@zatnosk @ajroach42 This is probably not what you are looking for but I find Project Oberon very interesting as ties together Operating System, Programming Language/Compiler and CPU (via FPGA). The intention of Wirth was to build a system from scratch that he could use for educational purposes:
@TheGibson I don't think we'll ever see the same kind of rebellious rock that was around in the 70's, 80's or 90's anymore. We're oversaturated with music and news: there's just no space anymore for the message of rebellion to get through.
That's not to say it's not still there in our local scenes, but it will be drowned out by the dross.
Okay, I've been talking a lot about how Computers Are Bad and a little bit about How To Fix It Maybe.
I work in tech support. I'm pretty qualified to talk about these things.
But that gets boring! And so many mastonauts aren't software people!
And I don't want you to be alienated. And I don't want to talk about software anymore for a long while (Possibly many days?)
So I'm going to talk about the other thing I care a lot about:
Media and culture (and specifically Public Domain Media)
So, for the next few hours, I'll be posted the occasional Open Culture recs.
If you see something that interests you, please let me know!
Let's kick things off with Cops!
This is an early silent short film (~20 minutes) from Buster Keaton.
It's slapstick comedy from the man who, in my opinion, was the master.
Keaton wrote and directed. He also does all his own stunt work.
The film is in the public domain, and is available for free from The Internet Archive: https://archive.org/details/CopsbusterKeaton
"Cops is a 1922 comedy short silent film about a young man (Buster Keaton) who accidentally gets on the bad side of the entire Los Angeles Police Department during a parade, and is chased all over town."
"One of Keaton's most iconic and brilliantly-constructed short films, Cops was deemed "culturally, historically, or aesthetically significant" by the United States Library of Congress and selected for preservation in their National Film Registry in 1997."
Space 1999 Season One https://archive.org/details/Space1999.Series1
One of my absolute favorite TV shows.
I have no idea how they are getting away with having this one on the archive, because I do not believe it is in the public domain in the US, but I am glad it is in the archive, because it's a Killer show.
IT's Star Trek meets the first space section of 2001 A Space Oddesey. A serious scifi show, but very 70s.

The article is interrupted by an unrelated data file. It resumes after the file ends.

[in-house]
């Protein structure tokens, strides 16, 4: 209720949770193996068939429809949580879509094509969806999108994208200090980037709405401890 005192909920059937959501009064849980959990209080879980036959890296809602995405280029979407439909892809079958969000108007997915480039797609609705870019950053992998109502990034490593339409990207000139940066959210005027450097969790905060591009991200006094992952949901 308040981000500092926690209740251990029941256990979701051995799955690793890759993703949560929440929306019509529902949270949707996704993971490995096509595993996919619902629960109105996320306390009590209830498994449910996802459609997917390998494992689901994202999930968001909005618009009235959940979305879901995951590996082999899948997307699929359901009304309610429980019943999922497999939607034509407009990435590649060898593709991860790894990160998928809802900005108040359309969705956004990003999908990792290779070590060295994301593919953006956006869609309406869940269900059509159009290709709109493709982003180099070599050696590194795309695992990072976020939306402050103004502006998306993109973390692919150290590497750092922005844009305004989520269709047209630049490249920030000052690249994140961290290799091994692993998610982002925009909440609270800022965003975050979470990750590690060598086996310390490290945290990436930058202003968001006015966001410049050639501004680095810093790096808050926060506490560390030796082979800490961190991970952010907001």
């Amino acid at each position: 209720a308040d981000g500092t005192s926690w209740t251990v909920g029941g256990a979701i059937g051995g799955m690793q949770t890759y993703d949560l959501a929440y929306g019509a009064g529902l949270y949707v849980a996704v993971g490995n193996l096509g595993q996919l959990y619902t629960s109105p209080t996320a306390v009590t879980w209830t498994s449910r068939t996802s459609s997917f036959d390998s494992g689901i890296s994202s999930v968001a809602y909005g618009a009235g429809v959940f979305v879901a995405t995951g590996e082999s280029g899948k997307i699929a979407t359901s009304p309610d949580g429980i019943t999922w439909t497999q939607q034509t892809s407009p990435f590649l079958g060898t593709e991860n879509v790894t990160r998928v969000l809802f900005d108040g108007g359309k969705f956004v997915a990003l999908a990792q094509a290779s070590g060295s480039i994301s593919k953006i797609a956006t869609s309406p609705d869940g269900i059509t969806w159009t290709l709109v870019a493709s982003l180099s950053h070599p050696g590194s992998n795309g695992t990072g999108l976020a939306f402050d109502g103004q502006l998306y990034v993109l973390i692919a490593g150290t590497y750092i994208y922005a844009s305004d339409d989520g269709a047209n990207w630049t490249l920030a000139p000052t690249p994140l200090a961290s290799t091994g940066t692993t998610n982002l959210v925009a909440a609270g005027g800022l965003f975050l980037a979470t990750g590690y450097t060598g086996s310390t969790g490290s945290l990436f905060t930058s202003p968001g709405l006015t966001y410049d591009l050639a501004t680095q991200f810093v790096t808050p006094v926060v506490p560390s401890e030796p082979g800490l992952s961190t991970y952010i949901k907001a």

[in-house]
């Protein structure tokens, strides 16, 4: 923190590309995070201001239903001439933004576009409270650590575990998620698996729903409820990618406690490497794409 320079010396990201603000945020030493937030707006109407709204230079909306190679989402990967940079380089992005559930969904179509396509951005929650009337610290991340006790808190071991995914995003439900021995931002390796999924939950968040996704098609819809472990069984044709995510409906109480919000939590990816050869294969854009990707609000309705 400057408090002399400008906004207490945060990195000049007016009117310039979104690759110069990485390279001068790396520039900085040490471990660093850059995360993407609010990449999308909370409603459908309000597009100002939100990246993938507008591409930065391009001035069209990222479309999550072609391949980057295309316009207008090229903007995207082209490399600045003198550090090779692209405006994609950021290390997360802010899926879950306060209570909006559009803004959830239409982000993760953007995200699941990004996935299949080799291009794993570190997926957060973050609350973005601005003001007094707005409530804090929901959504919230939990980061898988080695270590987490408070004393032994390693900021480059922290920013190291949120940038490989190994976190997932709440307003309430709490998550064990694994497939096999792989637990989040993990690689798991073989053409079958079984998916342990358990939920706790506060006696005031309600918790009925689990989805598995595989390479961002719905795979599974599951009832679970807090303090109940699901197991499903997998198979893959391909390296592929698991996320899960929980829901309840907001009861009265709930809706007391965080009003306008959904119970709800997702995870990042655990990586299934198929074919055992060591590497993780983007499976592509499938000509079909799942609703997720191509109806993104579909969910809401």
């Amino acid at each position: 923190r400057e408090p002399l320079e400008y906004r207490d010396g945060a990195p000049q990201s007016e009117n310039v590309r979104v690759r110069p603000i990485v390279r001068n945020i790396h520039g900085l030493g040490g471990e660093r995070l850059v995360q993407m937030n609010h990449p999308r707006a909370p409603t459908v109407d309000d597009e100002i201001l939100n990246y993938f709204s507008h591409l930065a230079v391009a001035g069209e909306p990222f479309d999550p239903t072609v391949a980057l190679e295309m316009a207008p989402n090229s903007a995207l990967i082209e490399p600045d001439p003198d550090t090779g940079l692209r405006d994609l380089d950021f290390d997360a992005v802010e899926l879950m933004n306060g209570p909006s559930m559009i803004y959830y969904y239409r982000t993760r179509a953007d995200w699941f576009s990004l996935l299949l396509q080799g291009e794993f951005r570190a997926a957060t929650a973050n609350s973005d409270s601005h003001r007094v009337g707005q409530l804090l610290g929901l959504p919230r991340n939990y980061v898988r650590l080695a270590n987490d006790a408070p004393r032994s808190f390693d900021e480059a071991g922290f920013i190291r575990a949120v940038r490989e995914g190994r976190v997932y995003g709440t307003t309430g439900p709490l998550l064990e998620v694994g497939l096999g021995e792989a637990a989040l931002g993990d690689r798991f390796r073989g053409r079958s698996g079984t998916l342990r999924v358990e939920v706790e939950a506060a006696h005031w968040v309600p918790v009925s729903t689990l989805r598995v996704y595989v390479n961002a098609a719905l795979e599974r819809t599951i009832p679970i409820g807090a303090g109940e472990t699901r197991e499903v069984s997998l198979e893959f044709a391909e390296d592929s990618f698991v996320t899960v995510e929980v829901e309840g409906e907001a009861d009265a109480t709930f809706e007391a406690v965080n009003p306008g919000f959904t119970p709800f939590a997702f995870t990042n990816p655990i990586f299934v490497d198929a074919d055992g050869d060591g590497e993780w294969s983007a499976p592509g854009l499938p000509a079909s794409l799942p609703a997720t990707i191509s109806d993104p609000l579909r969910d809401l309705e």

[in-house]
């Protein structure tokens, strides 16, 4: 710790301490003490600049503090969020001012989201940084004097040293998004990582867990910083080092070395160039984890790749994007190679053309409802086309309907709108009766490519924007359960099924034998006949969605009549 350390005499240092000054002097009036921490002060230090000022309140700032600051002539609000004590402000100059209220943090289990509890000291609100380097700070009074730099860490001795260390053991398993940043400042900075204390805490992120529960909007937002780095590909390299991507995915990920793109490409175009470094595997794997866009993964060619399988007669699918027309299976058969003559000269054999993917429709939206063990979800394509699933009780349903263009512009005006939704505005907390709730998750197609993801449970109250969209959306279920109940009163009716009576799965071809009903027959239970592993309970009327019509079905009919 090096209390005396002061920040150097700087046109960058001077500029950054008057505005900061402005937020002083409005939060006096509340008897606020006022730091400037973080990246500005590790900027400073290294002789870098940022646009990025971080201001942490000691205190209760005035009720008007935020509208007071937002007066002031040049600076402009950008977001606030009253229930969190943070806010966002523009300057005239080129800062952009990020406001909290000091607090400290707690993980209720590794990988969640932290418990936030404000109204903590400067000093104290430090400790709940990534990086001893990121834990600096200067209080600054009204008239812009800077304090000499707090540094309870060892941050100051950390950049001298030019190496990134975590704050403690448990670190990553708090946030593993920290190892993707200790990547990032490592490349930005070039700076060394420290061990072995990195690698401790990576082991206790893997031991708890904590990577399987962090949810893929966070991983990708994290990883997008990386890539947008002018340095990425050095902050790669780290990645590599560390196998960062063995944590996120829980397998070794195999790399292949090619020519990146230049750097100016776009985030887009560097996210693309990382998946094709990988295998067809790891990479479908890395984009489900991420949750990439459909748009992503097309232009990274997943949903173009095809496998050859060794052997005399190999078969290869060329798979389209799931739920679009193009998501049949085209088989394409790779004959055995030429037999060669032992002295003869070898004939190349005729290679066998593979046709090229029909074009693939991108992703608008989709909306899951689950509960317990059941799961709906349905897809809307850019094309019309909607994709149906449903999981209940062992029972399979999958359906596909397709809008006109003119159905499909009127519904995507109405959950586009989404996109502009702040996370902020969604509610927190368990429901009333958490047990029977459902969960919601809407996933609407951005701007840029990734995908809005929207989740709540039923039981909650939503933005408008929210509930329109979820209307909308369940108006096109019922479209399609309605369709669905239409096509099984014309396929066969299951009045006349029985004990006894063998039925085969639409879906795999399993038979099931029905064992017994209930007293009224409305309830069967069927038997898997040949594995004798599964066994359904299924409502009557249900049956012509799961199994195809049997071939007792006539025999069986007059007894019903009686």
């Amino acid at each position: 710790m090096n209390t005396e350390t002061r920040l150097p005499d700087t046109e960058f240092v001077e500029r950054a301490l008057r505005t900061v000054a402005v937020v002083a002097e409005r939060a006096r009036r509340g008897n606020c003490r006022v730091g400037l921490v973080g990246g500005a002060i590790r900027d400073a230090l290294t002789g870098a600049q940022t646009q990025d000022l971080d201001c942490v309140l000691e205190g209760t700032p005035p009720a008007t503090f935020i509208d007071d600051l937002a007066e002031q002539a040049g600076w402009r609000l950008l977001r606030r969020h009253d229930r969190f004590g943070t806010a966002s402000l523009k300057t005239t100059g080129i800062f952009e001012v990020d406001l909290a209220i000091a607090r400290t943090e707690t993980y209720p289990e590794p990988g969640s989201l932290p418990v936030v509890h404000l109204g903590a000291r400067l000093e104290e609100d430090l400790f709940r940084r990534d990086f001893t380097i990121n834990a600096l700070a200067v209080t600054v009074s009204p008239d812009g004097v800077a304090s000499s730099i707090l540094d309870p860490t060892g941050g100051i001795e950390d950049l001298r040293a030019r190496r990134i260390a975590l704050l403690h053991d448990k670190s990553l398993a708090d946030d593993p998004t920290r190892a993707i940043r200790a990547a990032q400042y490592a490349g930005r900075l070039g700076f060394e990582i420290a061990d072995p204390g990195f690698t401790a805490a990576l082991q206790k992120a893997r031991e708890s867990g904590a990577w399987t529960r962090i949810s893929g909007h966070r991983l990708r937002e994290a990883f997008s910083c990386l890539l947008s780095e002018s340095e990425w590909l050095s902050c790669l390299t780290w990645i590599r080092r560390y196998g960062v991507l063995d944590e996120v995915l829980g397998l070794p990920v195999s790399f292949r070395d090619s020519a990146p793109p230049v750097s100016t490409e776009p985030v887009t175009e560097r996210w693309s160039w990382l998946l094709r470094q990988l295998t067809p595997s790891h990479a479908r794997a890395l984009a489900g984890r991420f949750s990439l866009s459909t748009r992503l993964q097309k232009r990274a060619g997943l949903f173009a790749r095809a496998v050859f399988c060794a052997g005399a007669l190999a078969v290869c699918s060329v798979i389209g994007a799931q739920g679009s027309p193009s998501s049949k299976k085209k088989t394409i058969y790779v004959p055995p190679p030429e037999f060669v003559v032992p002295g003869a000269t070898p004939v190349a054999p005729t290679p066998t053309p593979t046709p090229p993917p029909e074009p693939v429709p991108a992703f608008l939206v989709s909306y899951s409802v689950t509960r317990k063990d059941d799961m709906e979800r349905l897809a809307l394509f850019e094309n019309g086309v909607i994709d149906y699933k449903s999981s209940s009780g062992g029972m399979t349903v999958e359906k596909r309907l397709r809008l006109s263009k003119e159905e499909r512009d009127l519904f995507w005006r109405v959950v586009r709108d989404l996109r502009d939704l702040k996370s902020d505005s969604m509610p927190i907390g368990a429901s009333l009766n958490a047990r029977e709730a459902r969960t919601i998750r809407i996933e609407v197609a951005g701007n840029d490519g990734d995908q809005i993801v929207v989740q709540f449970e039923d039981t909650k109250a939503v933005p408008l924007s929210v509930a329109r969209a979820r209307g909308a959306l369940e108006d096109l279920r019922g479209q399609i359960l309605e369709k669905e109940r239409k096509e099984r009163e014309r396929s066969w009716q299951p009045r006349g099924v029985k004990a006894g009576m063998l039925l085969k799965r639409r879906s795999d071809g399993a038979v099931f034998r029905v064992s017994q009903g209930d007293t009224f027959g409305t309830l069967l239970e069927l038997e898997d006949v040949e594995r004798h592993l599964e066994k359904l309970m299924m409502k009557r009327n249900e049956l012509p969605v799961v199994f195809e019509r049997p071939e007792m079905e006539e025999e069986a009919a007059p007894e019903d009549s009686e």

It's beautiful, and it takes itself just a touch too seriously so it comes off a little campy.
After I love Lucy, Lucy did some other stuff including The Lucy Show.
The early episodes of the Lucy Show are boring and derivative, and they are under copyright, so we don't care about them right now.
The Later episodes, though, are in color. Lucy lives on her own, without kids or a husband, in a move clearly influenced by Marry Tyler Moore.
Lots of the later episodes are in the public domain.
(There are dozens)
And now! Space Patrol!
Another Public Domain Space Show.
This one debuted in 1950, and aired 1100 episodes over the next 5 years.
Of those 1100 episodes, ~100 are still around, and those are mostly in low quality.
It was a Live! Daily! broadcast, often done with little rehearsal.
Here is one of several episodes in the archive (dozens more are on youtube, and available via various bootleg DVDs, which I'll upload to the archive eventually.)
Space Patrol was one of several shows that followed the same basic theme.
If you enjoy that, also take a look at Tom Corbett, Space Cadet
Or Rocky Jones, Space Ranger
https://archive.org/details/rockyJonesSpaceRangerBeyondTheCurtainOfSpace1954 (be sure to start with part one.)
There was also Captain Video, of which five or six episodes survive. Captain video originally ran for nearly 1500 episodes, but We Suck (https://en.wikipedia.org/wiki/List_of_surviving_DuMont_Television_Network_broadcasts)
Rod Brown of the Rocket Ranger is another lost show along the same lines
(Here it's theme song: https://archive.org/details/RodBrownOfTheRocketRangers)
There are a few more surviving episodes of Captain Z-Ro.
(Unfortunately, episodes of these largely lost shows tend to be pretty mediocre.)
There was also a 1950s Flash Gordon TV show: https://archive.org/details/TheSpaceAdventuresOfFlashGordon_981
(Of course, there was another in the 70s. It's not in the public domain that I'm aware of, but this one is.)
Radar Men from the Moon: https://archive.org/details/Radar_Men__from_the_Moon
The Adventures of Captain Marvel:
Film serials are neat, because they were cheap and experimental and largely made for kids.
So there's a lot of experimentation, and a weird amount of variety, and a ton of cliches.
Many of them are just okay, but they are also frequently beautiful.
The Rocket Man in Radar Men from the Moon specifically is Beautiful, and iconic.
mastodon could be better for displaying art, but I'm in a get-my-art-onto-all-the-social-medias mood so whatev
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We are planning to sell many things (Things we want to sell so we don't have to move them.) We should be able to raise a somewhat substantial amount of cash this way. (Which can only be used for food/gas/etc and not bills or closing because mortgages are picky, but that's fine because we have more than enough for bills and mortgage. )
Also, three days after we close, we'll have $3k sitting in the bank again. (Timing is frustrating.)